Ahead of Ant Group’s Record IPO, China Tightens Online Microlending Rules
China’s financial regulators have issued draft rules that impose more restrictions on online microlending activities, stepping up efforts to control risks in the sprawling sector just as fintech giant Ant Group Co. Ltd., one of the industry’s biggest players, launches its world-record-breaking $34.5 billion IPO.
The People’s Bank of China (PBOC) and the China Banking and Insurance Regulatory Commission (CBIRC) on Monday released draft rules (link in Chinese), stipulating stricter standards for a range of operational and financial metrics including leverage levels, joint lending, and cross-province business.
The rules aim to “regulate the online microfinance operations of microlenders, prevent risks from online micro loans, protect the legal rights and interests of microlenders and clients, and promote the healthy development of the online microfinance business,” the draft says.
Its publication comes at an inopportune time for Ant Group, whose dual listing in Shanghai and Hong Kong has drawn global attention and a frenzy of applications for shares from both individual and institutional investors. The fintech giant is set to begin trading on Thursday.
In a move widely seen as a sign that the proposed changes will apply to everyone, the PBOC and other financial watchdogs called Ant Group’s billionaire founder Jack Ma, Chairman Eric Jing and CEO Simon Hu in for a “regulatory interview” on Monday, according to a brief statement on the website of the securities regulator which didn’t give details of what was discussed.
Ant Group is the biggest online consumer credit platform in China through its Huabei (花呗) product, which offers credit lines for small unsecured loans to customers for daily expenditure, and Jiebei (借呗), which offers short-term unsecured loans for larger transactions, according to its IPO prospectus. The platforms are owned by two companies registered in the municipality of Chongqing in Southwest China –– Chongqing Ant Shangcheng Micro Loan Co. Ltd. and Chongqing Ant Small and Micro Loan Co. Ltd. –– and are considered the main growth drivers of the group.
The rules stipulate that online microlending businesses can only operate within the province or region where they are registered and won’t be allowed to do business outside that area without regulatory approval. The draft gives companies a three-year transition period to comply with the rules.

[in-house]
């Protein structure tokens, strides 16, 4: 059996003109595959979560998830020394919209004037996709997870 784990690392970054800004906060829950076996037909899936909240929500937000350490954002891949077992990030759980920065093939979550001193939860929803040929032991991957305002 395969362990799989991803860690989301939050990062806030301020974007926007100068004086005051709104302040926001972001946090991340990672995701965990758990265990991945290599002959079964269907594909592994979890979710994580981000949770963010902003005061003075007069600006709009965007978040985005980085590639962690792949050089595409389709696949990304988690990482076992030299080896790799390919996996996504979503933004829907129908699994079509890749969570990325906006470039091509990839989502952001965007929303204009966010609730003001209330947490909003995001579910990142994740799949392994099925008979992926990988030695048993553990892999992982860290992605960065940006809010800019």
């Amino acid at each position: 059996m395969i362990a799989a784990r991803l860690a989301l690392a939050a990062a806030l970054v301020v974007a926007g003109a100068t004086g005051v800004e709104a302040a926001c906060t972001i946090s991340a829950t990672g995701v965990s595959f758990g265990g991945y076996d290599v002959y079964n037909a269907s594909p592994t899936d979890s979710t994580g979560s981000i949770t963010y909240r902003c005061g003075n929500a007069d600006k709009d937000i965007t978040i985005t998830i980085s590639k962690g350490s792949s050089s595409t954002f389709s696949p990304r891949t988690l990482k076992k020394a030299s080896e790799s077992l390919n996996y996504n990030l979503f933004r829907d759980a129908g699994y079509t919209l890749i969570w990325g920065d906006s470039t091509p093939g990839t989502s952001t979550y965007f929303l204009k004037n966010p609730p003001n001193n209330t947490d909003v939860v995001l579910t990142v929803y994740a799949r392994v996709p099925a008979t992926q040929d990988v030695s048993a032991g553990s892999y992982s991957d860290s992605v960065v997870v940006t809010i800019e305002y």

They impose restrictions on the amount of leverage lenders can take on. The draft stipulates that money raised from bank loans or from shareholders must not exceed the microlender’s net assets, while funds obtained from the issuance of bonds, asset-backed securitization products or other debt instruments should not exceed four times the company’s net assets.
The regulations also tighten oversight of joint loans, loans that originate through cooperation with other financial institutions. Online microlenders should fund at least 30% of any joint loan with financial institutions, according to the draft, which doesn’t specify what the percentage is currently. Caixin has previously learned (link in Chinese) that some microlenders contribute as little as 1% to 5%.
The proposed regulations, if given final approval in their current form, have the potential to create short-term headaches for Ant Group. The restrictions on leverage levels and the criteria for joint loan contributions may force the company to change the way it raises money to fund its Huabei and Jiebei platforms and crimp their expansion in the short term. Regulatory risk takes up almost two pages in the “Risk Factors” section of the group’s IPO prospectus.
Ant Group managed to scale up its microloan business relatively quickly with Huabei and Jiebei through selling asset-backed securities, pools of loans that are packaged and sold to investors, and by partnering with financial institutions to issue joint loans. At the end of June the outstanding consumer credit balance enabled through Ant Group’s platforms amounted to 1.73 trillion yuan ($258 billion) and approximately 98% was either underwritten by its partner financial institutions or securitized, according to its prospectus.
The draft also stipulates that online microlenders should not outsource their credit review and risk control work, and they should build their own independent risk control systems for loan application, evaluation, approval, signing, money issuance and debt collection. A source close to one of the regulators told Caixin this means that Huabei and Jiebei may need to be separated from the Alipay digital payment platform system and won’t be allowed to be embedded in Alipay accounts.
Preventing and resolving financial risks has been a key priority for Chinese policymakers since December 2017 when the annual Central Economic Work Conference chaired by President Xi Jinping included it as one of three critical battles to be fought over the following three years. The Financial Stability and Development Committee (FSDC), a State Council-level body set up in July 2017, is tasked with ensuring financial stability, controlling risks and improving supervision and regulation of the financial sector, among other responsibilities.
At the latest meeting of the FSDC on Oct. 31 chaired by Vice Premier Liu He, officials called for proper supervision to effectively manage risks while also encouraging innovation. The remarks were viewed by many as a response to a recent speech delivered by Jack Ma criticizing current regulations for hampering innovation in the name of preventing risks.
Zhang Yuzhe and Han Wei contributed to this report
Contact reporter Timmy Shen (firstname.lastname@example.org) and editor Nerys Avery (email@example.com)
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